Senior Scottish nobleman the Duke of Hamilton dies
- 7 June 2010
- From the section Scotland
The wife of one of Scotland's most senior noblemen, the Duke of Hamilton, has paid tribute to her "special" husband after his death at the weekend.
Angus Alan Douglas-Hamilton, who suffered from dementia, died on Saturday at the age of 71.
The duke was the Premier Peer of Scotland and was the Hereditary Keeper of the Palace of Holyroodhouse, the Queen's official residence in Scotland.
Buckingham Palace said the Queen would send a personal message to his family.
The Duke could trace his ancestry back to Mary Queen of Scots and was custodian of the family's 14th Century seat, Lennoxlove House in East Lothian.
He is survived by his third wife, Kay Hamilton, whom he married in 1998.
She said he was "kind, generous and "funny", adding that she and her husband were "inseparable" from the day they met.
She said: "We had a lot of fun and a lot of happiness. We knew each other for 20 years and during that time I never heard him say an unkind word about anyone.
"He was never judgmental. He was kind and he was generous to a fault.
"He always kept quiet about it but I know how many people he helped.
"Once when I visited him in hospital we could hear someone crying in their bed and, even though he couldn't speak, my husband was waving me to go to them. He was a lovely man."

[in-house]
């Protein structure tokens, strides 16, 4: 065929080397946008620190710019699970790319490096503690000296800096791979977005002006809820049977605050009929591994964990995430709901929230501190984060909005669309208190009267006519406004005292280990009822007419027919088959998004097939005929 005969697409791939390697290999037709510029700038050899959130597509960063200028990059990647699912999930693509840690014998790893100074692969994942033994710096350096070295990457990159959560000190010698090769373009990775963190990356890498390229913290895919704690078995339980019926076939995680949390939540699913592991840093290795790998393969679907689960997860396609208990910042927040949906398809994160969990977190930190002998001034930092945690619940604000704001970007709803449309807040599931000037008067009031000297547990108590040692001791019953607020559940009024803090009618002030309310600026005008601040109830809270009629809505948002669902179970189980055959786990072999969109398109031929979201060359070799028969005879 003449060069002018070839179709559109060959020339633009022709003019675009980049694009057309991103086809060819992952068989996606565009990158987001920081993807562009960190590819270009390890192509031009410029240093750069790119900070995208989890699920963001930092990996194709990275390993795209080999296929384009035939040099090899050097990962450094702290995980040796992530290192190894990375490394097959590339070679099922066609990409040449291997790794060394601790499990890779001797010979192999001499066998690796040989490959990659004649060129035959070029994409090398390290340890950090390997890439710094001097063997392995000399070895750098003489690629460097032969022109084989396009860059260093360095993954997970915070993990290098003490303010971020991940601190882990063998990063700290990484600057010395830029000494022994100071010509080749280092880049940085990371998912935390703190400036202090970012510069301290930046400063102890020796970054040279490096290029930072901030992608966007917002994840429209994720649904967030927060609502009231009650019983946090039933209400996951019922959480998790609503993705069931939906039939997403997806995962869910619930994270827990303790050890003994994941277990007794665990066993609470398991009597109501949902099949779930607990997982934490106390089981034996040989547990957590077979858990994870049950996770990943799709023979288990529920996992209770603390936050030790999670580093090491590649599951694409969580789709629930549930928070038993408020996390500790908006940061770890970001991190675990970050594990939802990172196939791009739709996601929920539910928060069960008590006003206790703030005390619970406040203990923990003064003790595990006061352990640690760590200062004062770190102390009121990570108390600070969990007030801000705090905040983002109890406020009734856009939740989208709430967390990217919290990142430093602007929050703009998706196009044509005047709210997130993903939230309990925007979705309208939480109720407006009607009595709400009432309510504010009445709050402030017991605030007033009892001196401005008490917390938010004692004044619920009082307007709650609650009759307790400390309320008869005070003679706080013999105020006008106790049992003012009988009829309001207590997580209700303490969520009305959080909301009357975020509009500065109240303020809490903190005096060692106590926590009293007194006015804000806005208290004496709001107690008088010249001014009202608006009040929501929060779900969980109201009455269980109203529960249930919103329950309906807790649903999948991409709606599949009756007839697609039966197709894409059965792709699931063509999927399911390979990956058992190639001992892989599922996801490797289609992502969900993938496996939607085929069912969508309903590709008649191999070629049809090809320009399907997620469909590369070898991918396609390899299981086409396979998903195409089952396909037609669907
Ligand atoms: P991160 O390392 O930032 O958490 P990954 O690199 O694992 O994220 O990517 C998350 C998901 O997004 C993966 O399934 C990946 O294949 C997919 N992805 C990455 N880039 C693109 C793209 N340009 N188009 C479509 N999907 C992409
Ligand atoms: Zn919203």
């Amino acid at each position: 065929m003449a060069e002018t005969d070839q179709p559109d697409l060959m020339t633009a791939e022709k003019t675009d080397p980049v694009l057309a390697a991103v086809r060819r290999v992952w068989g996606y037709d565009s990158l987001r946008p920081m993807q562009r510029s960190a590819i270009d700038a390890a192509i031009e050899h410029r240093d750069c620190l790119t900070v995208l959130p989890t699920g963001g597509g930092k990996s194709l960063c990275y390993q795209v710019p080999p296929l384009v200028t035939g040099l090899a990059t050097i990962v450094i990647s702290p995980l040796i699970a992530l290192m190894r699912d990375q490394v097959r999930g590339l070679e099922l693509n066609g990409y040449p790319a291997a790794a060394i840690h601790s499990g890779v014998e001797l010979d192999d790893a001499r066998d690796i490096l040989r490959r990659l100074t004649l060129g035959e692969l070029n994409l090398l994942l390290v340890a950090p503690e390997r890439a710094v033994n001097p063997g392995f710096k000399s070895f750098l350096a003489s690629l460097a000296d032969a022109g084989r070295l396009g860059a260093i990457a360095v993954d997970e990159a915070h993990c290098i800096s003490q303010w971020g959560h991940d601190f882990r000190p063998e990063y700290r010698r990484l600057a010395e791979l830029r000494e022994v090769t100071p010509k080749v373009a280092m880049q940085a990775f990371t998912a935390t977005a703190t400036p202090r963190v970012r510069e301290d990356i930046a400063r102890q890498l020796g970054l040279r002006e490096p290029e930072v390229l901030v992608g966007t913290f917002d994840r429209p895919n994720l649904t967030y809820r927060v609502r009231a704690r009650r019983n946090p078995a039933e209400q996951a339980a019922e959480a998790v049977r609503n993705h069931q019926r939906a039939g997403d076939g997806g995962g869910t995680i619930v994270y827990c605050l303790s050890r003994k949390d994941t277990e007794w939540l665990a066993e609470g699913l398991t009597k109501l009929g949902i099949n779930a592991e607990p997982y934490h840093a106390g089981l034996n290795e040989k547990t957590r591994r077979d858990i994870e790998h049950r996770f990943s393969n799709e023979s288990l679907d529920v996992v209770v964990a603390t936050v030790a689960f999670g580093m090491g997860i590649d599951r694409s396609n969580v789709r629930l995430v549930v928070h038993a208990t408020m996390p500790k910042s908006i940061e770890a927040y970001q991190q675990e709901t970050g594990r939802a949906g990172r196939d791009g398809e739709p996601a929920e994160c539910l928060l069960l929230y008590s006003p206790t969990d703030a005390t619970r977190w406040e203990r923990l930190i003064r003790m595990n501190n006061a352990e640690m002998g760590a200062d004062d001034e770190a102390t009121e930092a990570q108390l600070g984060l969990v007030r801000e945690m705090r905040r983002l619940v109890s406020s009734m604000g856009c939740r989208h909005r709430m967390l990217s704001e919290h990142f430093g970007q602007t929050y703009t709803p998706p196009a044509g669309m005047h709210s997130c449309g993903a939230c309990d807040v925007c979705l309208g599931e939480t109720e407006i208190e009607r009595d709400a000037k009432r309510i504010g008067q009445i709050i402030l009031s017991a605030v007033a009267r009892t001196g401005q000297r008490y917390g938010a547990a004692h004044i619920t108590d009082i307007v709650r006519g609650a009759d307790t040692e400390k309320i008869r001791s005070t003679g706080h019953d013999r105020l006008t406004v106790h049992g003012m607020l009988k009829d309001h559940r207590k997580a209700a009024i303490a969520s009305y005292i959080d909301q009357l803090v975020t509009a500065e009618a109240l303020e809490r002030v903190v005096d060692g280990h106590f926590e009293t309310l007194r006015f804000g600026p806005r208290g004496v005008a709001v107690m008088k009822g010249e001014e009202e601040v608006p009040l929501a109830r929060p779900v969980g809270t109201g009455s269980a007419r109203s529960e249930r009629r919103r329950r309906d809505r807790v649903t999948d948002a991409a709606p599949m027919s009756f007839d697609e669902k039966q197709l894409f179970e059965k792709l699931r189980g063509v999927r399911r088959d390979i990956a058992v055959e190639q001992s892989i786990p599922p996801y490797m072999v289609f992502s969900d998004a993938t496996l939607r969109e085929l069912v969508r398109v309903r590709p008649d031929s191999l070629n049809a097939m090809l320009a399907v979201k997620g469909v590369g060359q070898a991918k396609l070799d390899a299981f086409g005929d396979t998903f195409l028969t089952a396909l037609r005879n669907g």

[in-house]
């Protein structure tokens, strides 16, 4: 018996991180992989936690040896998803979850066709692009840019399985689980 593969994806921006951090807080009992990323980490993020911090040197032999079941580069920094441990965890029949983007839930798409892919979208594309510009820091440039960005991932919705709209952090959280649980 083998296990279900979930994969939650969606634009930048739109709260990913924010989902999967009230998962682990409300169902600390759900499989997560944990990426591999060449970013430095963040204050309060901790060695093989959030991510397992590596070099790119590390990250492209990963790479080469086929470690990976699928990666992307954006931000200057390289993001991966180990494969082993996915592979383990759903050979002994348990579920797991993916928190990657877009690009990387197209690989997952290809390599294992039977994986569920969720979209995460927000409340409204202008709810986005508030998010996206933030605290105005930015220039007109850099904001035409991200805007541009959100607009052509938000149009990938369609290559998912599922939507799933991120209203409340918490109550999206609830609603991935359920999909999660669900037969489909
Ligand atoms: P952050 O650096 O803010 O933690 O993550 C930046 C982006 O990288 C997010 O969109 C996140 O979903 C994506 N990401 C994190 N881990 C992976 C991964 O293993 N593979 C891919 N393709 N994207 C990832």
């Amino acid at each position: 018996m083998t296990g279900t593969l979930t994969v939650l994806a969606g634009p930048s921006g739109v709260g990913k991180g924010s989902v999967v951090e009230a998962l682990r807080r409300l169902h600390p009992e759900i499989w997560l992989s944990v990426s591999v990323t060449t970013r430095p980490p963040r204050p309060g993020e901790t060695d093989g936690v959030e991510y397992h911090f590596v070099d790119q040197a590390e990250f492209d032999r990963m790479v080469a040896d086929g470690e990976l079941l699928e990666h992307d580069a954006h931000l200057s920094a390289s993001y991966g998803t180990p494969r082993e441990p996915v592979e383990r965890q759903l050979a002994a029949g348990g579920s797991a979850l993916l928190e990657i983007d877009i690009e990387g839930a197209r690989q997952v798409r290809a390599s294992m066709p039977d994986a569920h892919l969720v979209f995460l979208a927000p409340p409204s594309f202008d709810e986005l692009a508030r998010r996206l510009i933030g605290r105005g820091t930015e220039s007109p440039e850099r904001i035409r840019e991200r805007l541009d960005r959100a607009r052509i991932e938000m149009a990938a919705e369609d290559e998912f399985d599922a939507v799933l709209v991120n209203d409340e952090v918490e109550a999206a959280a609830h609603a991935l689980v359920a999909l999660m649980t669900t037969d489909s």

The Hamilton dukedom is the oldest in Scotland, dating back to the mid-17th century.
Born in London in 1938, he was the eldest son of the 14th Duke of Hamilton.
It is understood his eldest son, the Marquis of Clydesdale, will become the 16th Duke of Hamilton.
The Daily Telegraph has reported that the Duke led a "turbulent and troubled life" where he fought a lifelong battle with alcoholism and spent two periods in a psychiatric hospital.
But he took his work as custodian of Lennoxlove House seriously, where he employed no live-in staff and carried out many of the repairs himself.
He was also a keen racing driver, breaking 47 land speed records and winning more than 60 British national and international land speed and racing titles.
A memorial service will be held in July.